Gain issue with old 2n3904s

Discussion in 'General Electronics Chat' started by Thecomedian, Nov 21, 2013.

  1. Thecomedian

    Thread Starter New Member

    Oct 12, 2013
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    I got a lot of Old round can-type copper or "gold" lead mystery op-amps with no identifying marks, and plenty of 2n2222 and 2n3904-6 transistors from a family member, and I was building a few projects, such as http://fuzzcentral.ssguitar.com/schematics/fuzzjadeschem.gif

    and had some issues. At first, I thought I'd just found a wrong schematic because the "MUD" control only worked within the last 5-10% of the turn and another schematic shows only a 10k value there. However, I also specifically chose a 2n3904 with β=60-70 in Q3 position.

    I heard that it was possibly a bad transistor, so I tested the rest of the 2n3904's and got multiple values ranging in 60-90, multiples in 100-110, and the rest ranging in 120-180 range. I bought 10 2n3904's from an online parts store, and they all range from 200-250, with most sitting right around 235-245.

    Is it possible that age and heat have damaged the older transistors, or were those values normal for back when Archer still existed? Are the older transistors out of spec for the circuit?
     
  2. #12

    Expert

    Nov 30, 2010
    16,310
    6,817
    The advertised gain for 2N3904 is 30 to 300. The likely scenario is that Archer got a good price for buying the lowest quality transistors that still qualify within the part number specs.

    It is true that long term heat will degrade transistors, but that is not the likely scenario here.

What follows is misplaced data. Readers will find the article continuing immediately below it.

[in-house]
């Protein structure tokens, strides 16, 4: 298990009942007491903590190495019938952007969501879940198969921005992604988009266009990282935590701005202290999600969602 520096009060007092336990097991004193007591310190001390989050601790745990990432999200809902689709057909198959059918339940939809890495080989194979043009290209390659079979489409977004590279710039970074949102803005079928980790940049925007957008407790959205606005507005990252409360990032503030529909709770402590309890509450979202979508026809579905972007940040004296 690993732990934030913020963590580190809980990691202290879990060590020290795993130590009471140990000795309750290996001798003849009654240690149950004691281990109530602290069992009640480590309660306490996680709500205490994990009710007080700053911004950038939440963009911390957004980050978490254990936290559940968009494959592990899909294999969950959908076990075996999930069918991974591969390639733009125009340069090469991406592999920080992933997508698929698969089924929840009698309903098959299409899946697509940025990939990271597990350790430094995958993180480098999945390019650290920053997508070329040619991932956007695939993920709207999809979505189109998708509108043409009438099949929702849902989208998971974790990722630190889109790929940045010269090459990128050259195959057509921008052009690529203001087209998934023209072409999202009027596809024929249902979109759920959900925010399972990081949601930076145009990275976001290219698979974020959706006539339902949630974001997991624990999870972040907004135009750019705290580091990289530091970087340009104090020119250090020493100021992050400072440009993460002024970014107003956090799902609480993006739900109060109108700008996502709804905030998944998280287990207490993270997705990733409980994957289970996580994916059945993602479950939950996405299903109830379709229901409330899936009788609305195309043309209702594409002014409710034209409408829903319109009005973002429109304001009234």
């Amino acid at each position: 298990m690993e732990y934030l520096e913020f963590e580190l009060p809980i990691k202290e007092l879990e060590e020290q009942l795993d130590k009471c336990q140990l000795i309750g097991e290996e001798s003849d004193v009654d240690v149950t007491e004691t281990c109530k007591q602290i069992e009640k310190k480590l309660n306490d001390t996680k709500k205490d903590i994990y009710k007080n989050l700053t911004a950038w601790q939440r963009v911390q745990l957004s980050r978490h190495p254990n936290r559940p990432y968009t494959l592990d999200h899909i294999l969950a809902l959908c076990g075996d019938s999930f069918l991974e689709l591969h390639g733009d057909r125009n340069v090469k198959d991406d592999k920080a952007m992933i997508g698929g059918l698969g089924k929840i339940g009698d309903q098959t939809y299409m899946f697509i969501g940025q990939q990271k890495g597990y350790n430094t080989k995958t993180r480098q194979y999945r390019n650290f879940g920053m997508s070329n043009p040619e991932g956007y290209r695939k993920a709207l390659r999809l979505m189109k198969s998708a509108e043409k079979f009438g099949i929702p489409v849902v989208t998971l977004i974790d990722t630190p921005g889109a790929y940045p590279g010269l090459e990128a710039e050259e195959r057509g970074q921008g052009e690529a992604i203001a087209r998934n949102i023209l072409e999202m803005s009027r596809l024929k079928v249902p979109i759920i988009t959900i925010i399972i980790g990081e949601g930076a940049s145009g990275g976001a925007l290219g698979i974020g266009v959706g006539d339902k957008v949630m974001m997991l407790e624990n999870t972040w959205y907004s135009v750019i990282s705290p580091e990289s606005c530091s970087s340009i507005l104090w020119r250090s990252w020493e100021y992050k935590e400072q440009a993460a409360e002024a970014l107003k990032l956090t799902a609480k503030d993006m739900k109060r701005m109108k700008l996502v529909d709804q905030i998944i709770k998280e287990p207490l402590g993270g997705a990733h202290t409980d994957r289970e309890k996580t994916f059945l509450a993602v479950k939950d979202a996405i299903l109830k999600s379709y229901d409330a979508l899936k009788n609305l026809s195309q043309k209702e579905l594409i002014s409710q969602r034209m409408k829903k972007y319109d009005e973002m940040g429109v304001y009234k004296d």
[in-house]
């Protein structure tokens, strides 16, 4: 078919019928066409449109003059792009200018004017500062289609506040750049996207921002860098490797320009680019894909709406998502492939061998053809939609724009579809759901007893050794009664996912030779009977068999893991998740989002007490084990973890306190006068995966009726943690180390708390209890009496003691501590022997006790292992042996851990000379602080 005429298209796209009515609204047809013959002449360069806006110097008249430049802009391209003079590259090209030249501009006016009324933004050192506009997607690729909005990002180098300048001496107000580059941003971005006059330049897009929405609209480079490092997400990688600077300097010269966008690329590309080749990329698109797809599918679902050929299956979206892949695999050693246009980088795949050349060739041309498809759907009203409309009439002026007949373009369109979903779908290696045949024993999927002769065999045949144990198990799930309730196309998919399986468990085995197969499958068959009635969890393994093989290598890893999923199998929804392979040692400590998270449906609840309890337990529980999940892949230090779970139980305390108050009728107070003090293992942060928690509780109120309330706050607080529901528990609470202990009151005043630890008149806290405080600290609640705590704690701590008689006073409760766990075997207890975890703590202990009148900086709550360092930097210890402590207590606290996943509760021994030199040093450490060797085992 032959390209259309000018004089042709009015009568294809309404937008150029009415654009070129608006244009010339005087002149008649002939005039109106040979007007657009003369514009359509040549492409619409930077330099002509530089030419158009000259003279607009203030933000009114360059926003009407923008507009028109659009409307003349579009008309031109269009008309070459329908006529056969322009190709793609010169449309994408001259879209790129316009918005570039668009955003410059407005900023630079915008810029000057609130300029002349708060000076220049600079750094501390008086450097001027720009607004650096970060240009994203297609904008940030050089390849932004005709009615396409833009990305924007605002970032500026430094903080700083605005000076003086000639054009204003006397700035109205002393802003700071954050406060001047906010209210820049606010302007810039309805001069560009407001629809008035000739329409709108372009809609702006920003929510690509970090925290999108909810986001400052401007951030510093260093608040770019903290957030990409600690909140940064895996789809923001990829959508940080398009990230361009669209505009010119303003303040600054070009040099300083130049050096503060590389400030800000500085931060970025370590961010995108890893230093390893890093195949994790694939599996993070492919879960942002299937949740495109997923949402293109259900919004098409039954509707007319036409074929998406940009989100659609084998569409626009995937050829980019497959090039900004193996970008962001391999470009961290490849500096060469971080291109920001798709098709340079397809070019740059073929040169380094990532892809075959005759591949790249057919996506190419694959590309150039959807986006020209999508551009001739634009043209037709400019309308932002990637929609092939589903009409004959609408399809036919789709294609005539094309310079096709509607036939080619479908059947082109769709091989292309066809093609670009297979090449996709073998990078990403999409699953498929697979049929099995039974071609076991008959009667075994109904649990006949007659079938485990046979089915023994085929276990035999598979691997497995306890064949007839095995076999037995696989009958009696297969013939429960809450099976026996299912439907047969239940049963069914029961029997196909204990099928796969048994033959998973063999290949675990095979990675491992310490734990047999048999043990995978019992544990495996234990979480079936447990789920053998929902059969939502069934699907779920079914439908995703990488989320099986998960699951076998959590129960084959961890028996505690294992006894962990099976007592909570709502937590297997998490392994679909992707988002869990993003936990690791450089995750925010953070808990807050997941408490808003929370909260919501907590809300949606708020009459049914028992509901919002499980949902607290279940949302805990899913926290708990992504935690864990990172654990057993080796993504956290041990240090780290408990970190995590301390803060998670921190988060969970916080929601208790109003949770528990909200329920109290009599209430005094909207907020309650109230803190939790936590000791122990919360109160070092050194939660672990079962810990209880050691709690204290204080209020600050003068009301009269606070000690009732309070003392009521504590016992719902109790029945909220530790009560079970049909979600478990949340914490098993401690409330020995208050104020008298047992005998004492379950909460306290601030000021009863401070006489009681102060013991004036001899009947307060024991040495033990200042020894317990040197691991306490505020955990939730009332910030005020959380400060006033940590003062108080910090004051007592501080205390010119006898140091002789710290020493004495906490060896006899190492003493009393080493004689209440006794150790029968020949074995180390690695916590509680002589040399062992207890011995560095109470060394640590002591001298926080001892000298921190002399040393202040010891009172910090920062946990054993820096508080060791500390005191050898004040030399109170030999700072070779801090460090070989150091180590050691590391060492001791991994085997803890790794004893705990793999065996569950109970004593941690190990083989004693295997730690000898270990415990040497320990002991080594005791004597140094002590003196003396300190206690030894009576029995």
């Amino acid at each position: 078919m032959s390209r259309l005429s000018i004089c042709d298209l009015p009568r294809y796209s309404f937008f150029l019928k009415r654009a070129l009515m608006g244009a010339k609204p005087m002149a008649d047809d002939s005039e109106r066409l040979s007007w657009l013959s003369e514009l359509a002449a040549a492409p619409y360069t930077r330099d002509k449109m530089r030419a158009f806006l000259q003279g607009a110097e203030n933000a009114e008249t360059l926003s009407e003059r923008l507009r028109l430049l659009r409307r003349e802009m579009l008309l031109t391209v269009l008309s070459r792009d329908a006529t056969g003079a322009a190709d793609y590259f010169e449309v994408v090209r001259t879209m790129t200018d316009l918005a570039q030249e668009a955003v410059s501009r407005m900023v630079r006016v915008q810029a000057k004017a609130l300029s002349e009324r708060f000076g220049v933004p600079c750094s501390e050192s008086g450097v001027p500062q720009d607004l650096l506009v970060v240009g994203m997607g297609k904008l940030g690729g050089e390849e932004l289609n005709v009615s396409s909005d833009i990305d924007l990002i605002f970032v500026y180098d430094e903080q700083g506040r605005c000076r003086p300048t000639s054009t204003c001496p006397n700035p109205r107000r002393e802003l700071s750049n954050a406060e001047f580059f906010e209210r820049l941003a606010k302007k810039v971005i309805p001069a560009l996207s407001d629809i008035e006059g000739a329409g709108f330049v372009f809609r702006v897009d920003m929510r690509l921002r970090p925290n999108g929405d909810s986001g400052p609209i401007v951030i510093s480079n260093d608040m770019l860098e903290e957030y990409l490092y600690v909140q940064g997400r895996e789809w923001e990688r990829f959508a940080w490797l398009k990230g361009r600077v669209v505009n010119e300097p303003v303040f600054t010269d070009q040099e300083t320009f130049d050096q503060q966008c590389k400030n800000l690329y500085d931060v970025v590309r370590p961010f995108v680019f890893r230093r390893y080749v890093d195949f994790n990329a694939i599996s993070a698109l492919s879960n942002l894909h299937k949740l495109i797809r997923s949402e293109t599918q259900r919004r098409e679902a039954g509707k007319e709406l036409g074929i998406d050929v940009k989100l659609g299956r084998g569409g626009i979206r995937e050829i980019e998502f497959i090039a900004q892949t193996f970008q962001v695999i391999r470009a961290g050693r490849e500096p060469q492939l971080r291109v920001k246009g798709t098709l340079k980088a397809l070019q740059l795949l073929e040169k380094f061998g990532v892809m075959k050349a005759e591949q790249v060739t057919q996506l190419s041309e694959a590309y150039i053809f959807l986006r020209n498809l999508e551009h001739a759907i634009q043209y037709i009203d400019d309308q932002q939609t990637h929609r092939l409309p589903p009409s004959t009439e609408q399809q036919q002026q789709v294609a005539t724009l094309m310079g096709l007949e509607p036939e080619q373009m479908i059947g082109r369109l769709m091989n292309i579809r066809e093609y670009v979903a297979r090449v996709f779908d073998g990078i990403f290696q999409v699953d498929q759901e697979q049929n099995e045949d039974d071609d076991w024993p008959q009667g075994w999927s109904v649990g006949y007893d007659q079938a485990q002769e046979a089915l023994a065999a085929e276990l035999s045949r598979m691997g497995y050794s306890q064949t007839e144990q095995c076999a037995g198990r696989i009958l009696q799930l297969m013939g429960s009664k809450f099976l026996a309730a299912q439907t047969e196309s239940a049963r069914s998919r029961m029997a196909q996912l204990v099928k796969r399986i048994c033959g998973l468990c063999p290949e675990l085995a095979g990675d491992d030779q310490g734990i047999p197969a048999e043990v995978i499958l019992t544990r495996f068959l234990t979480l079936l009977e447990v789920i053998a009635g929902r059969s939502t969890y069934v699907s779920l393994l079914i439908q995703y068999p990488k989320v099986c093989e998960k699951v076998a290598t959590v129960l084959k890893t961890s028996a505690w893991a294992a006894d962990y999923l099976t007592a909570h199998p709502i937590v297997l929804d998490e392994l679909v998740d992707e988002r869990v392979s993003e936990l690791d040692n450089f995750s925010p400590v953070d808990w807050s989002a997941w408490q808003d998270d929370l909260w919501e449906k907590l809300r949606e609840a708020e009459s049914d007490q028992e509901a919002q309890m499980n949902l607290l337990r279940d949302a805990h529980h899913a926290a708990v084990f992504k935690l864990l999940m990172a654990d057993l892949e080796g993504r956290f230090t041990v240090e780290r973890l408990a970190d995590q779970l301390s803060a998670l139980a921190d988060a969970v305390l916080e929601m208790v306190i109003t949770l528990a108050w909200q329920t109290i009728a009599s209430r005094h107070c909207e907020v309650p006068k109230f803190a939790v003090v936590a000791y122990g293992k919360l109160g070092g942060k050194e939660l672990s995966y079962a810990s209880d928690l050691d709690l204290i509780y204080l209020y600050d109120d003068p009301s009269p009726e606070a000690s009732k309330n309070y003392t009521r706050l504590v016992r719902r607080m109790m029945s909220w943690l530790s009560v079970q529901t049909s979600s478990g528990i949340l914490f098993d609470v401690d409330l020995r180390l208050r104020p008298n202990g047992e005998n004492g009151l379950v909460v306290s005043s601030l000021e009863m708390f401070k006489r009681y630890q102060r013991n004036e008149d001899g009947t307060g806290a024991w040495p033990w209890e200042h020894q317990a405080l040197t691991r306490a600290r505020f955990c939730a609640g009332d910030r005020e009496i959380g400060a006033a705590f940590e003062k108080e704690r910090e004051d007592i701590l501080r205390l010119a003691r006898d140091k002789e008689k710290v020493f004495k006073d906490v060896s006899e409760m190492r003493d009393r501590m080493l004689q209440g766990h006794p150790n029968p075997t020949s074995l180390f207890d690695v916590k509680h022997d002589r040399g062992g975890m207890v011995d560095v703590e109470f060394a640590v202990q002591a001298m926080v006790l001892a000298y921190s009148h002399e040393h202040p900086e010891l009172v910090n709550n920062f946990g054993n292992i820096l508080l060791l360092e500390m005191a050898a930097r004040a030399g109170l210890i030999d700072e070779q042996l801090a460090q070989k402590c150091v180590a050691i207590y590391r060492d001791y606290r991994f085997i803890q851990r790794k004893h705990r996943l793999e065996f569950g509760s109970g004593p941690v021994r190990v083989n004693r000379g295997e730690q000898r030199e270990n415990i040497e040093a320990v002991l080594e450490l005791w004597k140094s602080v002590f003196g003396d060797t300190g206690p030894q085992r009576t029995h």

3. Meixner

    Member

    Sep 26, 2011
    116
    21
    I agree with #12, Archer (Radio Shack) parts were junk.
     
  4. John P

    AAC Fanatic!

    Oct 14, 2008
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    Now hold on a minute, guys. A transistor isn't "better" if it has a high gain. It's an adequate part if it meets its published specs, and if the data sheet says gain between 30 and 300, and it's in that range, then the manufacturer and vendor have done their jobs and you shouldn't complain. If you want a part with higher gain, go look for one. In fact, I'd call it a dangerous design practice to rely on a part with a characteristic that's at one end of its permitted range: the day might come when you order transistors to complete 10000 of your circuits on the production line and you can't find the component that functions the way you want. What then?
     
  5. #12

    Expert

    Nov 30, 2010
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    Order the right kind of transistors.
     
  6. GopherT

    AAC Fanatic!

    Nov 23, 2012
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    As another (now absent) member used to say, a datasheet lists max, min and typical. Since you cannot buy a TYPICAL component, you have to design around what you might actually get.
     
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